Conducts research and collects data on the global history of labour, workers, and labour relations

Jan Lucassen: retirement without farewell

Jan Lucassen has been a central figure for the International Institute of Social History (IISH), both as director of its research department and as a scholar.  Jan joined the IISH in 1988. Here he felt truly in his element, and he was to stay on the staff for the duration of his professional career. In 1990, he was also appointed part-time professor of international and comparative social history at the protestant Free University of Amsterdam. With great personal effort and dedication he built the research division at the IISH which, from 1993, became an independent unit; its emphasis was always on internationally comparative historiography. But services and infrastructure also captured Jan’s attention. Jan set a precedent when he accommodated the builders of historical data sets, and he initiated the very successful bi-annual European Social Science History Conferences, held since 1996. When he resigned his position as Research Director in 2000, `his’ research division had become what is probably the largest research group on social history in the whole world. In the last twelve years of his academic career, Jan was associated with the IISH as Senior Research Fellow. Because of his great achievements, he was made a member of the Royal Netherlands Academy of Arts and Sciences in 2004.

With his numerous studies of labor migration, labor markets and remuneration systems in Europe and Asia, Lucassen has made a name for himself – at first in the Netherlands, but gradually and increasingly clearly also at the international level – as an unorthodox historian who dared to pursue new topics and try out new methods. Labour migration was the central focus of Jan Lucassen’s intellectual production, the theme to which he always returned after sometimes lengthy excursions into other fields of research. Jan’s dissertation of 1984 – of which a translation was published in 1987 under the title Migrant Labour in Europe 1600-1900 – was a pathbreaking study which was praised far and wide. Using survey records on ‘migration temporaire’ in the Napoleonic era, Lucassen chart with great precision the foundations and dynamics of the so-called ‘North Sea system’ – both at the start of the 19th century, but also, retroactively, for the whole early modern period. Crucial in his approach was the concept of the ‘labor cycle’: as most migrant laborers finding work in the economically highly developed coastal provinces of the Netherlands and Flanders typically ran their own small business as well, seasonal labour provided only part of the total family income, and was combined with the work of women and children in self-employment.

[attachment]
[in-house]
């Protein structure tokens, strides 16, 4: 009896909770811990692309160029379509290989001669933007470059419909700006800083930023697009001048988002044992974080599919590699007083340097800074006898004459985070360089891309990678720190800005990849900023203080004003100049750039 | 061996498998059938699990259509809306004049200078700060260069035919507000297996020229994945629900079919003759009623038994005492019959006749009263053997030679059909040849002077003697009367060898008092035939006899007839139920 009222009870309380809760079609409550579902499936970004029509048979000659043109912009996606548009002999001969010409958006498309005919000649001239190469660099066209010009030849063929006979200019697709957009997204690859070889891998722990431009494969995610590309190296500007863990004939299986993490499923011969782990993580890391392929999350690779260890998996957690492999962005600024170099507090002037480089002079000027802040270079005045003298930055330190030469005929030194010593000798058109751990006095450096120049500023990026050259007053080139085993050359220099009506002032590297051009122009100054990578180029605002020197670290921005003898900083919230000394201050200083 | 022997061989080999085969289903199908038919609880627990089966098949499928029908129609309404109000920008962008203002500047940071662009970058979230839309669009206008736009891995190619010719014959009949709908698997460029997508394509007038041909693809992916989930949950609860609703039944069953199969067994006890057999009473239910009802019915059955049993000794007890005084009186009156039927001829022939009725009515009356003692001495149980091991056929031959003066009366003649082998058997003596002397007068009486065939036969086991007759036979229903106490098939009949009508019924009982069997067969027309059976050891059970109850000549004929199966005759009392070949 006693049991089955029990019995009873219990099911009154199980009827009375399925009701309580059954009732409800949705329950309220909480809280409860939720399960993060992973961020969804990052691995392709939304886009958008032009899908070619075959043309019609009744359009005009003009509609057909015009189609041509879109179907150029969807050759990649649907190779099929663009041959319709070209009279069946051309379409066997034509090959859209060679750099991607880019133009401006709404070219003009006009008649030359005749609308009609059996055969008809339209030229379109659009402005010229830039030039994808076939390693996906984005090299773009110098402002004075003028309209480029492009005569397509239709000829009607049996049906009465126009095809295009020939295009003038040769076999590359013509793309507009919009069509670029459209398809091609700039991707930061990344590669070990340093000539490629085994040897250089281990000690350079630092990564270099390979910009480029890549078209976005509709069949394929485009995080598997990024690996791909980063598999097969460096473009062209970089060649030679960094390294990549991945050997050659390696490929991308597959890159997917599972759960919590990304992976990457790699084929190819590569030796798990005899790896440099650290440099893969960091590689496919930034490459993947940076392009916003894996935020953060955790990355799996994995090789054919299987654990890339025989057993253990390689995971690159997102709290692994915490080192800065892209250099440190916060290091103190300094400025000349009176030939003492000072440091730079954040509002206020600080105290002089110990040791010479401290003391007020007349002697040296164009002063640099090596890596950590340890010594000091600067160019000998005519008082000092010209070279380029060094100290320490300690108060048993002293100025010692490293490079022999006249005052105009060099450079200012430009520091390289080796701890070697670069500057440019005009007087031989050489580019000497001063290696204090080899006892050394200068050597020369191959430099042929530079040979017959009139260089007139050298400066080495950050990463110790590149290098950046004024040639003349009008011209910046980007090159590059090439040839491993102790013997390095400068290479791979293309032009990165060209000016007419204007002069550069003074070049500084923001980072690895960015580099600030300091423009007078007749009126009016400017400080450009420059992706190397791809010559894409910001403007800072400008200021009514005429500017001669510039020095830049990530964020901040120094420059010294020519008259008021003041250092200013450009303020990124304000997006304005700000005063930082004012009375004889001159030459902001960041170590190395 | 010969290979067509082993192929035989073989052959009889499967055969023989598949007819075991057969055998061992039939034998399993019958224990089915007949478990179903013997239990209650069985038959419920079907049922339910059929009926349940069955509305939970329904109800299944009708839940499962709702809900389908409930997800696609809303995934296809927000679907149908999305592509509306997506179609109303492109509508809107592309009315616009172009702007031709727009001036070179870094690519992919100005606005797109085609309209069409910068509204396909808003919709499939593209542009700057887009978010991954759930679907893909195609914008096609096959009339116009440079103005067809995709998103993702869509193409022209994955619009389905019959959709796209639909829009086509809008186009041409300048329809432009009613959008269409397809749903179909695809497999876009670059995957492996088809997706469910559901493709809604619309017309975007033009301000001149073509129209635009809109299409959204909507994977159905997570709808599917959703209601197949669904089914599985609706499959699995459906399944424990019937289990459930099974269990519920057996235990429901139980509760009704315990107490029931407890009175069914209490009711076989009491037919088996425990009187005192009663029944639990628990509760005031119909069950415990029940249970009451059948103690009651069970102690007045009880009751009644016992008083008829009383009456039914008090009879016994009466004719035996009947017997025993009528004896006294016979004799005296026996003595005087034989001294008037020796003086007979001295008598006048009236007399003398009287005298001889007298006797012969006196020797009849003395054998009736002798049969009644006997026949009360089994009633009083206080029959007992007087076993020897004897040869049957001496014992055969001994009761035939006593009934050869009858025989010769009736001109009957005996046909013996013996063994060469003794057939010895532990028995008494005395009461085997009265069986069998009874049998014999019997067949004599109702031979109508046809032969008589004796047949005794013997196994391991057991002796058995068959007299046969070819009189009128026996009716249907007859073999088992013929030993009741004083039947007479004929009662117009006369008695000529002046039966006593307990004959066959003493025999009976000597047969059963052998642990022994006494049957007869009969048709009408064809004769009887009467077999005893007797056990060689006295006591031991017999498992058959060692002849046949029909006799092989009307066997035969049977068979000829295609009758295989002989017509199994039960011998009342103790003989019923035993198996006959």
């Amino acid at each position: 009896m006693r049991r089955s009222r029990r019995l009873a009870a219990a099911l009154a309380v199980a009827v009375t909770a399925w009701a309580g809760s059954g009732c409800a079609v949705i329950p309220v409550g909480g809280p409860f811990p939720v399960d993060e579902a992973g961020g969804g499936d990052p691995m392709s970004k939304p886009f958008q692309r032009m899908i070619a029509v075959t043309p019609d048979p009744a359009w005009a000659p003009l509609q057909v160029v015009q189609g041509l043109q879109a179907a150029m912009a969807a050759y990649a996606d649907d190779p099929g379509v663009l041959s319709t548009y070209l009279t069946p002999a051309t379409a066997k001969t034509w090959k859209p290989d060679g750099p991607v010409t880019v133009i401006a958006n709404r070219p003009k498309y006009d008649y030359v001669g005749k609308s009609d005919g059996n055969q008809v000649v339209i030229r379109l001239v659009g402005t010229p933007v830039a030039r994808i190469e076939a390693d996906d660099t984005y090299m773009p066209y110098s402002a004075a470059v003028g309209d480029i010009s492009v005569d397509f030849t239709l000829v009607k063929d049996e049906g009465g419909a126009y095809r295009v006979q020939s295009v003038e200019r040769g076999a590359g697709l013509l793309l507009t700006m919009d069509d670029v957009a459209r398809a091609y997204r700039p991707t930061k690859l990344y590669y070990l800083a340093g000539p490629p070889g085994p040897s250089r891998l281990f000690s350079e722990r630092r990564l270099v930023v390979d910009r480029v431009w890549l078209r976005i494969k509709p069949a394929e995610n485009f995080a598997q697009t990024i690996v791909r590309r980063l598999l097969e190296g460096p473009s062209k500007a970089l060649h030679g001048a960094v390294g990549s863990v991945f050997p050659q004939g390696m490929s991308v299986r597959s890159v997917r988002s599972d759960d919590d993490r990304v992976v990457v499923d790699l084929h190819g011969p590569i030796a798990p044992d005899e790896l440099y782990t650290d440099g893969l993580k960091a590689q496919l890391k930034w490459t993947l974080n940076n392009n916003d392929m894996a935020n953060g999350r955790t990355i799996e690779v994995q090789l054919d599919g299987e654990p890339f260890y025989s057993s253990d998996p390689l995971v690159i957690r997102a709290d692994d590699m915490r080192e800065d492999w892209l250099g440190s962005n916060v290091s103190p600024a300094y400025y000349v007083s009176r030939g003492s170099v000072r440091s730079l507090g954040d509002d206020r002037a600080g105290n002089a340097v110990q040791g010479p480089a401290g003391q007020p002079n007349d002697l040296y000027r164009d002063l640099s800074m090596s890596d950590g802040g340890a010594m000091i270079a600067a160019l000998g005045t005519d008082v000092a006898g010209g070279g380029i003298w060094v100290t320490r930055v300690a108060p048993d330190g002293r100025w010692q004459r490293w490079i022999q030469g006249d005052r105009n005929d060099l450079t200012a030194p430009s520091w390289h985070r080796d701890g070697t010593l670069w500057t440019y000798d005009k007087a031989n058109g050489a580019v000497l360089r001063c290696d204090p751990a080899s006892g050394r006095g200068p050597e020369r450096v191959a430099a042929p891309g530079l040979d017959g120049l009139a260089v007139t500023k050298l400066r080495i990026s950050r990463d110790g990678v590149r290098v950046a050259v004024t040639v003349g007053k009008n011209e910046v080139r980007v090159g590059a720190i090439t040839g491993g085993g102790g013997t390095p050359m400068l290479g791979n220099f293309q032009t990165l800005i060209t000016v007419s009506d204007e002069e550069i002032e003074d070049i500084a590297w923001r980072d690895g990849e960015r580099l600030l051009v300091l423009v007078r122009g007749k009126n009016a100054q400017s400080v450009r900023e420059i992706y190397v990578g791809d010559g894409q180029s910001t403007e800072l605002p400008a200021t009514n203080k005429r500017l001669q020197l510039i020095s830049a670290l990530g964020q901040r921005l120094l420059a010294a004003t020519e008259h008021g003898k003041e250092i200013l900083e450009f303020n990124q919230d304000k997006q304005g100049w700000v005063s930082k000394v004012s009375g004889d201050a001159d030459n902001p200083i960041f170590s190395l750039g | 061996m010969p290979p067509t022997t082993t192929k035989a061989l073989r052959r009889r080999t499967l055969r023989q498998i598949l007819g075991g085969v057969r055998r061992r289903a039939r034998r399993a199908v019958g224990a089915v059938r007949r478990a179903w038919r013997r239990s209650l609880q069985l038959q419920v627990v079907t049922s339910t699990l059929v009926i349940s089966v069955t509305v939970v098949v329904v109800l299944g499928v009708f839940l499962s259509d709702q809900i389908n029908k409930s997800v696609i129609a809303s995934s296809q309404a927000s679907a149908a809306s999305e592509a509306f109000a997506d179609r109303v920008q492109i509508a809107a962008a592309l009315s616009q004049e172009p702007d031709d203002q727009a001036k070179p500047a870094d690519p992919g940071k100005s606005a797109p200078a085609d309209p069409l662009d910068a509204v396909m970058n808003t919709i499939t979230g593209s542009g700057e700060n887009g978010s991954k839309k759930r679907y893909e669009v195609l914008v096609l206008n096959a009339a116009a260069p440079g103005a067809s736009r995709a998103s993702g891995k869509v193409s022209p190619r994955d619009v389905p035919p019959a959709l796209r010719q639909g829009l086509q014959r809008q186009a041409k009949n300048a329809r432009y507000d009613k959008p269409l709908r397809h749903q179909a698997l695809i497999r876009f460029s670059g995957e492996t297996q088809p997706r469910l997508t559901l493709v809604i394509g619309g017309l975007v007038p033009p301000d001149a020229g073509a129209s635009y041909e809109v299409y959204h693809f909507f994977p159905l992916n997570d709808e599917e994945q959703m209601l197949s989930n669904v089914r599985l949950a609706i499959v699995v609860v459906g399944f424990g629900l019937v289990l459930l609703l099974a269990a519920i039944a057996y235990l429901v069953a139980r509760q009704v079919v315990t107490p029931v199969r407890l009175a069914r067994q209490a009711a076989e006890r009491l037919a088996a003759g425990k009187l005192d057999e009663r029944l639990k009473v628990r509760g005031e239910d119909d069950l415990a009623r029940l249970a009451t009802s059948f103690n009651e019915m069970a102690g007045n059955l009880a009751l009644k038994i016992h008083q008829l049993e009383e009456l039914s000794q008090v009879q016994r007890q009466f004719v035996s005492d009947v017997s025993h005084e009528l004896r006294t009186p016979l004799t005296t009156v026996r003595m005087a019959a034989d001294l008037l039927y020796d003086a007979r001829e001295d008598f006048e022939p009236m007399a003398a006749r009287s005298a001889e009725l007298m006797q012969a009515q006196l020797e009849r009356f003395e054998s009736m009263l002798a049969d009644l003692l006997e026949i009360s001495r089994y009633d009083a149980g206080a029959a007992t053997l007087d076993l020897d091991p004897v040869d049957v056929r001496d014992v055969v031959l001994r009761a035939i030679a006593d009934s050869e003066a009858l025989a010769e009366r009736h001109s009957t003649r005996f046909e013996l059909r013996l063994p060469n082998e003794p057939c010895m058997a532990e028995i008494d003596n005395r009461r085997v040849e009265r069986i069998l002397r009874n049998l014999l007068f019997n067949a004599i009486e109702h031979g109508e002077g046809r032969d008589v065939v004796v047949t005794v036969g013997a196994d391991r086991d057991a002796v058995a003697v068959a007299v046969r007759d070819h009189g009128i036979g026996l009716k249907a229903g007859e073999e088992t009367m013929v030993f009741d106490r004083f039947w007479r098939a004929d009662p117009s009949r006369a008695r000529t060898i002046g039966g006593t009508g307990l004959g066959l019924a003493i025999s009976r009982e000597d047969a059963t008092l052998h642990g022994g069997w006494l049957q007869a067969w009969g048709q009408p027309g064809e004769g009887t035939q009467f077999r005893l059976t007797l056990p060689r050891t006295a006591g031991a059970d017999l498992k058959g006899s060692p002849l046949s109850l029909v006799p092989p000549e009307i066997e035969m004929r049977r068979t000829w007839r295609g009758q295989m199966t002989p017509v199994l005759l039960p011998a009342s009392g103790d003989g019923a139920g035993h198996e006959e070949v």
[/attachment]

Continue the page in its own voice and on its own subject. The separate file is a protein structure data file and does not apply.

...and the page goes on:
The comparative perspective which Jan adopted in his dissertation stayed with him during the rest of his career. But while in his PhD research he had concentrated on a comparison of different regions within Europe, his historical vision broadened more in the course of the 1990s – taking him far beyond Europe. In 1995 Jan visited India for the first time, and Indian history has never ceased to fascinate him since then. In his discussions with IISH colleagues, Jan began to realize that labor history ought not to be just a European affair, but demanded a global approach. Together with Marcel van der Linden he therefore published a Prolegomena for a Global Labor History in 1999, a brochure in which the case was made for enlarging the traditional research area very substantially. This text was also the basis of a change in direction for IISH research activities, which has been consolidated and made definitive since the turn of the 21st century .

The change to 'globalization’ became visible in all of Jan’s research pursuits, but first and foremost in his migration research. A landmark was a congress which he organized together with his brother Leo Lucassen at the NIAS (Netherlands Institute for Advanced Study in the Humanities and Social Sciences) in Wassenaar in 1993. Its aim was to integrate the sub-specialism of migration history more structurally in general history, and involve other continents in this as well. The book resulting from this congress (Migration, Migration History, History, 1997) was reprinted several times.